ELA-01.RF.03 Know and apply grade-level phonics and word analysis skills in decoding words.

a.  Know the spelling-sound correspondence for common consonant digraphs (two letters that replace one sound)

b.  Decode regularly spelled one-syllable words

c.  Know final -e and common vowel team conventions for representing long vowel sounds

d.  Use knowledge that every syllable must have a vowel sound to determine the number of syllables in a printed word.

e.  Decode two-syllable words following basic patterns by breaking the words into syllables

f.  Read words with inflectional endings

g.  Recognize and read grade-appropriate irregularly spelled words.

Student Learning Targets:

Knowledge Targets

  • I can identify the sounds each letter makes
  • I can recognize long vowel sounds created using a final-e and common vowel teams
  • I can recognize that all syllables have a vowel sound

Skills (Performance) Targets

  • I can identify and create the sounds that common letters make when they are put together (th, sh, ph)
  • I can decode words with one syllable by sounding out each letter
  • I can decode two-syllable words by breaking them into vowel sound segments
  • I can read words with ending added to them (-ing, -s, -ed)
  • I can read words that do not follow rules (I cannot sound them out)

Product Targets

  • I can spell words using the sounds I hear
  • I can write words that do not follow rules (I cannot sound them out)

 

Rubric/Proficiency Scale

Score   Description Sample Activity
4.0The student decodes and read words correctly with the following phonics skills in text that is at the middle of the transitional reading stage:
  • Regularly spelled two-syllable words with long vowels
  • Words with common prefixes and suffixes
  • Words with long and short vowel patterns
  • Irregularly spelled words (sight words)
 
  3.5 Advanced criteria is not available (see Level 4 for explanation)
3.0

The student decodes and read words correctly with the following phonics skills in text that is at the end of the early reading stage:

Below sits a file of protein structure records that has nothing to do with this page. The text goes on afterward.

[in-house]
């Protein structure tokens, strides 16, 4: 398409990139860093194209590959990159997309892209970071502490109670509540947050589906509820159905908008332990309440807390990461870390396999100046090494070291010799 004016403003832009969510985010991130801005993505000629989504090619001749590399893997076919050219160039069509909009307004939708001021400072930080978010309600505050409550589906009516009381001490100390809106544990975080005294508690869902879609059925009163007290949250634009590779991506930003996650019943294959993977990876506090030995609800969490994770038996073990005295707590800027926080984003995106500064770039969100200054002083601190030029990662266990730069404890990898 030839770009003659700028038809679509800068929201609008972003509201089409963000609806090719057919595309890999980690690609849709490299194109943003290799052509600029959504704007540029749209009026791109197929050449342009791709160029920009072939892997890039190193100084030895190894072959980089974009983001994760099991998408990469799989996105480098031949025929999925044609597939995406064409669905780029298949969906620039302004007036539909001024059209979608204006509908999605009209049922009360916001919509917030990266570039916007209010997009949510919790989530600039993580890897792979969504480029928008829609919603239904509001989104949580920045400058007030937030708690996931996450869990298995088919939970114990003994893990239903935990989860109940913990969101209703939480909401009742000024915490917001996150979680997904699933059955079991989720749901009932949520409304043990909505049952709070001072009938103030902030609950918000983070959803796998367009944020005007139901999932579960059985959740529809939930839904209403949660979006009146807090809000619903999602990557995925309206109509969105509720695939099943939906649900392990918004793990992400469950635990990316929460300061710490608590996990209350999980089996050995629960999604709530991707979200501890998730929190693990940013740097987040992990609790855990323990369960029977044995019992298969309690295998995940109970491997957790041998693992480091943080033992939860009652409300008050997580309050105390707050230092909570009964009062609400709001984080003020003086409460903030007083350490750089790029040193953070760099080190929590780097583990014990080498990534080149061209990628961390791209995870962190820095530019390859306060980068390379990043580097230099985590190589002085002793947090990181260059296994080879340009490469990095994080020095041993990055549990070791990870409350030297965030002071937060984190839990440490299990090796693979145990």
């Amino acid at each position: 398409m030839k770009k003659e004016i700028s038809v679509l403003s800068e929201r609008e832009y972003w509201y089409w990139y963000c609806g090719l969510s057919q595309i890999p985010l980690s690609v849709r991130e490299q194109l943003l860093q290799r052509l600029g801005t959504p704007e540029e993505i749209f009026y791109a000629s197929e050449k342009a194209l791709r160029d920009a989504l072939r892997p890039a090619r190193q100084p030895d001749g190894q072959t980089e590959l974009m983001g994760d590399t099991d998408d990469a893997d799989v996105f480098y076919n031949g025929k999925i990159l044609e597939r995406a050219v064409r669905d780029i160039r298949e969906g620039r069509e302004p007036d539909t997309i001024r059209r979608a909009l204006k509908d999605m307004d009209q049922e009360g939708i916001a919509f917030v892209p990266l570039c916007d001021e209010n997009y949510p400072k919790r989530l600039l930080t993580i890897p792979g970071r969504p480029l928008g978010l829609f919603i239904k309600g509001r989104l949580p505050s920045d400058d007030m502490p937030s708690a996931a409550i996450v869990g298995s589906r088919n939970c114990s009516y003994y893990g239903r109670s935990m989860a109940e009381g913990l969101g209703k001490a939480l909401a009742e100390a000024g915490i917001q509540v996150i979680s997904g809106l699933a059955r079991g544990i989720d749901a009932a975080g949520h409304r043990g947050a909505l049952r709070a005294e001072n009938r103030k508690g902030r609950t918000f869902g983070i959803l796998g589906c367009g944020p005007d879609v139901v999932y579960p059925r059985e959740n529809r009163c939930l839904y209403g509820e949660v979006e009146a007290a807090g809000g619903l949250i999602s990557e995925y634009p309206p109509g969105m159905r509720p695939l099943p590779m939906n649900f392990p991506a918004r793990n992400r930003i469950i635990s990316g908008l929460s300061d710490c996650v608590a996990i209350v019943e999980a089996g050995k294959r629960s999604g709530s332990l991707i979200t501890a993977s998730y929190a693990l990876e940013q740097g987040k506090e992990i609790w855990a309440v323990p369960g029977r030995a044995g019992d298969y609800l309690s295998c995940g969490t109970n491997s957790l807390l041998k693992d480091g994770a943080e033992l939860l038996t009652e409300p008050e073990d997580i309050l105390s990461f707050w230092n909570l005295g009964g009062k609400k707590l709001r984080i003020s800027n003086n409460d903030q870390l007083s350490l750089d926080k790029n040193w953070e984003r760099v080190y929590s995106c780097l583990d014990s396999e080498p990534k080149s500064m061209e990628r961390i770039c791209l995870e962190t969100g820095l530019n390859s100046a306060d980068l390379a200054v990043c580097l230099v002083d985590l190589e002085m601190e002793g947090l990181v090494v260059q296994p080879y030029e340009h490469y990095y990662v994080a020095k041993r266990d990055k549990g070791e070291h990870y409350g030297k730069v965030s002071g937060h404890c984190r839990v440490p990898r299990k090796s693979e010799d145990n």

• Words with common vowel teams
  • Two-syllable words with inflected endings (-ed, ing)
  • Sight words found in text at the end of the early reading stage


  2.5 No major errors or emissions regarding 2.0 content and partial knowledge of the 3.0 content.
2.0 The student decodes and read words correctly with the following phonics skills in text:
  • Words with digraphs (sh, th, ch, ck)
  • Beginning and ending blends (bl, fr, nd, ld)
  • Long vowel patterns with silent -e (cape, bike)
  • Sight words found in text at the beginning to middle early  reading stage


 
  1.5 In addition to 1.0 content, student has partial knowledge of the 2.0 content.
1.0
The student decodes and read words correctly with the following phonics skills in text:
  • Words with short vowel patterns (cat, sit, hen, cut)
  • Sight words found in text at the end of the emergent reading stage

 
  0.5 Limited or no understanding of the skill is demonstrated.

Resources

Websites

 Vocabulary

  • Digraph
  • Vowel
  • Consonant
  • Final -e
  • Decode
  • Syllable
  • Sound
  • Vowel Team
  • Segment
  • Blend
  • Inflectional Ending
  • Irregular Word
  • High-frequency Word

 


ELA-01.RI

BPSS-ELA logoStrand (RI)

Reading Information

Narrative for Informational Reading Strand:

The primary purpose of informational text (non-fiction) is to inform the reader about the natural or social world. Different from literaure (fiction), informational text does not utilize characters.  In this strand students are expected to determine the topic (who or what the text is about).  Students will also ask and answer questions about the topic of the text and retell details from informational text they hear. 

Informational text offers a variety of structures to assist the readers in finding information quickly and efficiently. These might include a table of contents, bold or italicized text, glossaries, embedded definitions for specialized vocabulary, realistic illustrations of photos, captions and other labels, and graphs and charts.